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Other Thoughts on Instilling Morals as Dads - Part 3 - Christian Homeschooling, Home Education

Other Thoughts on Instilling Morals as Dads - Part 3

  • David and Laurie Callihan Authors
  • 2002 1 Jan
  • COMMENTS
Other Thoughts on Instilling Morals as Dads - Part 3

Just the other day, I was talking to a very well respected, home-schooling mom. She was questioning whether she was really doing the right thing by keeping her kids at home for school. We had a long and protracted discussion about all of the benefits of a home education, especially in respect to instilling morals. Here are a few of those thoughts for your benefit.

We need to realize that the individualized, personal interaction with each child is the place where true home schooling is confirmed. The difference between other forms of education and the home school is the opportunity to provide one-on-one education with our students. What this ultimately comes down to is time. It does not take rocket science to figure out that our time with our children is the main factor in giving them an advantage over private and public school education.

For most of us, this is obvious, but not easy to maintain. As we previously stated, dads find a real challenge juggling work responsibilities with instruction. Finding ways to be involved in your children's lives may take creativity. Evenings and weekends may demand sacrificing time with the guys to spend it with the kids. As fathers, we cannot cede our role as the leader of our home. Being dad gives us unique opportunities to instruct our children in creative ways. We do not need to feel that we have to teach in a sterile, classroom setting. We can just be Dad. Go play ball with your kids at the Y. Work together in the yard. Split wood together. Go to a concert together, or to a park. Spend time together with your kids.

Overall, it will be in the crucible of daily life that our children will learn to discern truth. Hopefully we will be able to teach them valuable lessons while they are in our homes, so that when they are on their own later, they will not have to suffer through foolish choices. Out there in the real world, they will not have our protection from the consequences of their choices.

Developing Godly character (Yes, you can do what is right.)

As we teach our children to learn discernment, we are moving them toward learning self-government. Until we give our children the ability to control themselves independently of our oversight, we are not done. Our goal is to make our children realize that not only is there a right and wrong, not only do they need to be able to discern between good and evil, but that they have a moral obligation to do what is right. Only when all three of these objectives are met, do we see the development of Godly character. We have two decades to accomplish this with each child (give or take a few years), with the guidance of the Holy Spirit.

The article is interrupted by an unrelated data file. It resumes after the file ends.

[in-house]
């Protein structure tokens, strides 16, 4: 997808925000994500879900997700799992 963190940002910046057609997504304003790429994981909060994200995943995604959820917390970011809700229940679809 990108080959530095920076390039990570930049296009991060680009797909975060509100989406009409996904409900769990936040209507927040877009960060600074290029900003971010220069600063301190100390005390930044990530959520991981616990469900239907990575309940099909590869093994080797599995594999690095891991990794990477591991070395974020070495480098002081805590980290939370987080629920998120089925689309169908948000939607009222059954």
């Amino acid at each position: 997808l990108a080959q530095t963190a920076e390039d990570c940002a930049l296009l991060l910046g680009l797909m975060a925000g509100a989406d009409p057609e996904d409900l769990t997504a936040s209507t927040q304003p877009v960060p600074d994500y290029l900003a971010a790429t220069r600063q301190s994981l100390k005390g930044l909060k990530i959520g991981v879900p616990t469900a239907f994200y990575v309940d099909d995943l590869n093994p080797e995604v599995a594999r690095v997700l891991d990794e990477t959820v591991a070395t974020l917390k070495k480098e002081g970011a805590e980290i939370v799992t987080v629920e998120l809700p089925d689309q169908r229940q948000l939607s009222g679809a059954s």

We have to obviously prepare our children for the future by giving them the information they need to learn in order to be productive members of the society they will be entering. But once again, we must keep in mind the primary purpose of education from a Christian perspective. The Apostle Paul explained it in one of his letters when he reminds Timothy that "the goal of our instruction is love out of a pure heart, a good conscience, and a sincere faith."

In practical terms, we are aiming to instill character in our children that will formulate and solidify over the years. In this sense, it is more than a "program." It is a process. It starts with instilling a love for learning, and then teaching by instruction and example, until such a time as our children - each, individually, through his own choices and motives - own it. As a result of our careful, methodical efforts, they are able to move into gainful employment, career success, solid citizenship in our great country, and most importantly live uprightly before and in the fear of their God.

The goal of our instruction

We have taught our children a phrase to help them understand where character comes from. It goes like this: Our choices govern our actions, our actions grow into habits, our habits decide our nature, our nature becomes our character, and our character will determine our destiny. That wraps up what we have said in this chapter quite nicely.

Jesus Christ has the keys to Heaven, and wants to provide them to anyone who believes in Him. He said, "I am the Resurrection and the Life; He who believes in Me, even if he dies, yet shall he live." We make no apology that we want our children to gain this knowledge as their most important choice in life. To miss this would be to miss the whole point. It is the basis of everything else.

Dads can do a lot to exemplify this example in the home. Moms tend to be more sensitive to this as models. Together, parents need to tell their kids, "Be followers of us as we are of Christ." This is the ultimate gift we can give our children.

Our prayer is that the Lord will empower you and provide you with the grace to succeed. The rewards will be worth the costs. Your efforts will impact not only your children, but also their children and grandchildren. May the Lord richly bless your home school, in every way.

David and Laurie Callihan are authors of the book, The Guidance Manual for the Christian Home School: A Parent’s Guide for Preparing Home School Students for College or Career. Their ministry includes their Web site, www.davidandlaurie.com, a great resource for parents to instruct your children from birth through high school.